Toyota Hybrid Sales Surge in May; Too Bad About the Prius…

Steph Willems
by Steph Willems

The proliferation of hybrid vehicles has relegated the venerable, once-dominant Toyota Prius to a lesser plane of influence. This isn’t breaking news, as Toyota has seen the volume of its Prius family slide since 2012, falling below the six-figure mark last year for the first time in 14 years. Volume in 2018 was less than half of the number sold just six years earlier.

Still, the model’s decline stings. As May sales numbers roll in, the former darling of the green crowd finds itself outpaced even by a Ford sedan with no future.

As Bloomberg reports, the January-April period shows the Prius trailing the Ford Fusion in sales, when factoring in only hybrid variants of the doomed Ford. The data comes from LMC Automotive; unfortunately, the fact that Ford only reports sales volumes on a quarterly basis (and doesn’t break out Fusions variants), with Toyota reporting Prius sales as a vehicle family, prevents us from nailing down specific numbers.

The Prius nameplate, which encompasses the hybrid, plug-in Prius Prime, and remaining units of the discontinued Prius C, saw volume decline 23.7 percent, year over year, in May, with volume over the first five months of the year shrinking by 38.8 percent.

Toyota claims the volume loss is due to the addition of the refreshed 2019 Prius model, which started production in January and ramped up thereafter. This year also brings an all-wheel drive variant — Toyota’s effort to boost the model’s appeal (and demand) in wintry regions addicted to Subarus. The company expects 25 percent of Prius sales to come from the AWD-e model.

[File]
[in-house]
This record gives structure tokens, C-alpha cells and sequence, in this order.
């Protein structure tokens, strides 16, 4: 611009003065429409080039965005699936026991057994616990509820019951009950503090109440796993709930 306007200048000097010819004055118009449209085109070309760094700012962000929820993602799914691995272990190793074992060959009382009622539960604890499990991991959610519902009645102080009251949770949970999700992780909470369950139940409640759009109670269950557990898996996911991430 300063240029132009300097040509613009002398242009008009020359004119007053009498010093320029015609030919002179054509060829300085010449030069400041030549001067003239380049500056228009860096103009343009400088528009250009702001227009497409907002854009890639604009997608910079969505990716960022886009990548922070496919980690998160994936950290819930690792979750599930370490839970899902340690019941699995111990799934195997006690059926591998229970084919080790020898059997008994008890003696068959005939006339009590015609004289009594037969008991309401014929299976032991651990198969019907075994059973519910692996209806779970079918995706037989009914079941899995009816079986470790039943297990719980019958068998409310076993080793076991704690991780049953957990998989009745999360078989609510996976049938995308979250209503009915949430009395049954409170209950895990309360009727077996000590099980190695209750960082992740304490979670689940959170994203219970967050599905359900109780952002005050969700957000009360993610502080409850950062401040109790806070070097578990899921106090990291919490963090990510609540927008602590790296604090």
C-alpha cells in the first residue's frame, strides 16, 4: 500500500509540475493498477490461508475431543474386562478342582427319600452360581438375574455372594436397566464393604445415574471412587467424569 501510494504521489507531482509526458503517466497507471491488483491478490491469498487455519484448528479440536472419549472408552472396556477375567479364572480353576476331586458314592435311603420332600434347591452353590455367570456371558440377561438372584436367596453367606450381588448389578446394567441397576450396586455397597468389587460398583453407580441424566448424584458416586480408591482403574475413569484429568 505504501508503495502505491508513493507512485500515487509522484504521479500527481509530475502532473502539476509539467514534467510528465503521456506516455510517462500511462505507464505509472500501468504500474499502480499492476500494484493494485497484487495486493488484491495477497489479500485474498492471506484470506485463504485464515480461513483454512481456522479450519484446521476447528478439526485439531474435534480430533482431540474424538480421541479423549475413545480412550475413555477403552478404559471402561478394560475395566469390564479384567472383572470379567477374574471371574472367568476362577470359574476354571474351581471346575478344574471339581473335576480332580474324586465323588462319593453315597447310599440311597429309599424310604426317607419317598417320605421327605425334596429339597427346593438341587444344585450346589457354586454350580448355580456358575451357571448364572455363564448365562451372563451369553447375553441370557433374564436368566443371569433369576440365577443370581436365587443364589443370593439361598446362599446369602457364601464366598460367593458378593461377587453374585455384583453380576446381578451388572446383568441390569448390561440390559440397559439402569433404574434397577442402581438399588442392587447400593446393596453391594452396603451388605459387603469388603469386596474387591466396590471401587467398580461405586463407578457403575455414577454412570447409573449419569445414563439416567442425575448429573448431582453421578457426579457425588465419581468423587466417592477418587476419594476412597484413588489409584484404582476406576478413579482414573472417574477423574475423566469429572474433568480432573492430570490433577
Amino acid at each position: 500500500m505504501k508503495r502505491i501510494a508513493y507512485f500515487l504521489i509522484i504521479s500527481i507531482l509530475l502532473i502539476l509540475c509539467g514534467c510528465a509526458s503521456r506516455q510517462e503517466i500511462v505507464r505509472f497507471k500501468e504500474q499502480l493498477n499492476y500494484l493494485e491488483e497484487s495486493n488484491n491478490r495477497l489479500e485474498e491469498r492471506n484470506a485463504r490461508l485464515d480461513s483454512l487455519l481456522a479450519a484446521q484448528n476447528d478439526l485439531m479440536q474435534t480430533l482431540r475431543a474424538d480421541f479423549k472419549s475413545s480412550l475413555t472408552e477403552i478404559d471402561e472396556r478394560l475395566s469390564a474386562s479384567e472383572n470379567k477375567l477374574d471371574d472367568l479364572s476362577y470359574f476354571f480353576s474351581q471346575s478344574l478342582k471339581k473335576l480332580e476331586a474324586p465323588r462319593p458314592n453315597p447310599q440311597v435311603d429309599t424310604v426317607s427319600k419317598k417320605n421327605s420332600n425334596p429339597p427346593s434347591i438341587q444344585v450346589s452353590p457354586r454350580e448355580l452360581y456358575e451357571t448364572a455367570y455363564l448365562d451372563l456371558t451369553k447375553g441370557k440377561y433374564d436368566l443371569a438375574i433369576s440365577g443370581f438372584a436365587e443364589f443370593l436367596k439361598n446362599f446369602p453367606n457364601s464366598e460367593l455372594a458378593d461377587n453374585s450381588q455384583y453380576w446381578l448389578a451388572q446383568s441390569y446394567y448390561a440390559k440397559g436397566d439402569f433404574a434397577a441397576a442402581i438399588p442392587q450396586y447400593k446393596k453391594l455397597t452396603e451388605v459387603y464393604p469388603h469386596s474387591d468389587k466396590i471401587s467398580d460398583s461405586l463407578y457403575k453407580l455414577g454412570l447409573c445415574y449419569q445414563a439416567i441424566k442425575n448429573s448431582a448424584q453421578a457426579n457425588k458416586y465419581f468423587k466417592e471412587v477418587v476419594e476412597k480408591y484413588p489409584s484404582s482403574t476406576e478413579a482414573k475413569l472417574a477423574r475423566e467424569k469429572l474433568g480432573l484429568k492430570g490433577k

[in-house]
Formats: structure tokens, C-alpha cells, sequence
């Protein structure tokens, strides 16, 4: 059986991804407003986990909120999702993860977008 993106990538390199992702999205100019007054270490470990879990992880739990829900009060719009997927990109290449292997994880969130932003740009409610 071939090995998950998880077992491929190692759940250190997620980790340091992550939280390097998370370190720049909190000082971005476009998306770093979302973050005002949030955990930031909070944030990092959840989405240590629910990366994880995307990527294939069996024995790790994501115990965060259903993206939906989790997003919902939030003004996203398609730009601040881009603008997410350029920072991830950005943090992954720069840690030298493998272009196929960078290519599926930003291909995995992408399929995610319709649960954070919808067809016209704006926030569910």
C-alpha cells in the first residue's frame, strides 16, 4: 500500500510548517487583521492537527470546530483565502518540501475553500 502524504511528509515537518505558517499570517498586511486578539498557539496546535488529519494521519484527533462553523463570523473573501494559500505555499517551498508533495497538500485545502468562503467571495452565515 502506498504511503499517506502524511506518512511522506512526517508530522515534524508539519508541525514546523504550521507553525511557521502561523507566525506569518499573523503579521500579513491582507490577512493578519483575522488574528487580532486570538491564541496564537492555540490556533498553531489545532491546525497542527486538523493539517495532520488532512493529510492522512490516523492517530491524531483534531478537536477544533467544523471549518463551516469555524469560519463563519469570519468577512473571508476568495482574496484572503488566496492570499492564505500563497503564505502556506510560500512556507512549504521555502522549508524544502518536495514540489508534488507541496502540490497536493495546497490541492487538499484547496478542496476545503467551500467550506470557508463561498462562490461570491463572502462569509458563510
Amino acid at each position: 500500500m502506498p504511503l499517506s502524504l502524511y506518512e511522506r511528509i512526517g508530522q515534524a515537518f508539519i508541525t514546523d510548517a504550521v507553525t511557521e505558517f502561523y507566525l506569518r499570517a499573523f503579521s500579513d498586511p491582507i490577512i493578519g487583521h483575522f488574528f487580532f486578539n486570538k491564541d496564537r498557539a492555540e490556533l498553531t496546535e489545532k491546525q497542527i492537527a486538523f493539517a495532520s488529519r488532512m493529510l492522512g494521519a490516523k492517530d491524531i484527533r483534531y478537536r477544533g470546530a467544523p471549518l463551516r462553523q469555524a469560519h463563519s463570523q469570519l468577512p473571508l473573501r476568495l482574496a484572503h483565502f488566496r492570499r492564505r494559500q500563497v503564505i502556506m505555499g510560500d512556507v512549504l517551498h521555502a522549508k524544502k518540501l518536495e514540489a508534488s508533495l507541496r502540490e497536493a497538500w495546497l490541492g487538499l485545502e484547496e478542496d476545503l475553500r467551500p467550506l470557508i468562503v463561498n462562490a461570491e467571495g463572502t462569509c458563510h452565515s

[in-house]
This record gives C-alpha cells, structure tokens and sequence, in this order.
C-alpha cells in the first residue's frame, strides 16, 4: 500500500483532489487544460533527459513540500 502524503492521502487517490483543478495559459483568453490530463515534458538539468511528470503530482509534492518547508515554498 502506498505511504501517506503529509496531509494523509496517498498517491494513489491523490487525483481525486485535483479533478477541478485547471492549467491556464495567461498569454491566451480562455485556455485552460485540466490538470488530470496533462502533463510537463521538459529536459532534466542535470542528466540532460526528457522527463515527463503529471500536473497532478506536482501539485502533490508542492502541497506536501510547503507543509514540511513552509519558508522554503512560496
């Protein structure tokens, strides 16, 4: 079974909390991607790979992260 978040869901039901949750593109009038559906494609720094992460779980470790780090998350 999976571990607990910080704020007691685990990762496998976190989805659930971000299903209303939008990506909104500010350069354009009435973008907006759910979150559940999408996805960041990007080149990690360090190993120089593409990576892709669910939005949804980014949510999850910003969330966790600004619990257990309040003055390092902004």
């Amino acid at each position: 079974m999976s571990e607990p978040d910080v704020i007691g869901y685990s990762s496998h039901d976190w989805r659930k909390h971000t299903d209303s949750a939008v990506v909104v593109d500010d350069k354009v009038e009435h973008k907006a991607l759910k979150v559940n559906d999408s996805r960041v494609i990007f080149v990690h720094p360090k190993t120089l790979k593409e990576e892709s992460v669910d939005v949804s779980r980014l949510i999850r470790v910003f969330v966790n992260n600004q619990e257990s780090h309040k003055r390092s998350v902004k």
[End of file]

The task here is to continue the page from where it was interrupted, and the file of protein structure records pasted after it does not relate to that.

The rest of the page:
And yet competition continues to ramp up, and certainly not just from Ford. Rivalry from within Toyota’s ranks is also hot. The RAV4 Hybrid handily outsells the Prius family, with 19,347 units sold through the end of May. That’s an increase of 5 percent, year to date, with May returning a 155.9 percent year-over-year hike.

May seems to have brought about a sales surge for certain Toyota sedans, which in turn helped their hybrid counterparts. Camry hybrid sales rose 49.9 percent, year over year, with the gas-electric version of the new-for-2019 Avalon rising 16.6 percent for the month. The hybrid version of the equally new Lexus ES climbed 93.8 percent in May, with year-to-date volume rising over 104 percent. The new Toyota Corolla hybrid also came online recently, racking up 1,844 sales in its second month on the market.

Also up for the year are the Lexus NX and RX hybrids. All told, Toyota’s year-to-date hybrid tally falls slightly into the red, with a decline of 0.7 percent, despite May returning a hybrid spike of over 44 percent. Between the company’s two brands, results diverged. Toyota recorded a 9.9 percent decline at its namesake brand and a 75 percent rise at Lexus.

Toyota expects hybrid sales to pick up, including in the Prius family.

It’s a very, very slow ramp up,” Sam De La Garza, Toyota’s senior manager of small-car marketing, said of the AWD variant. “We need an adequate number of inventory in order to really start to blast the airwaves.”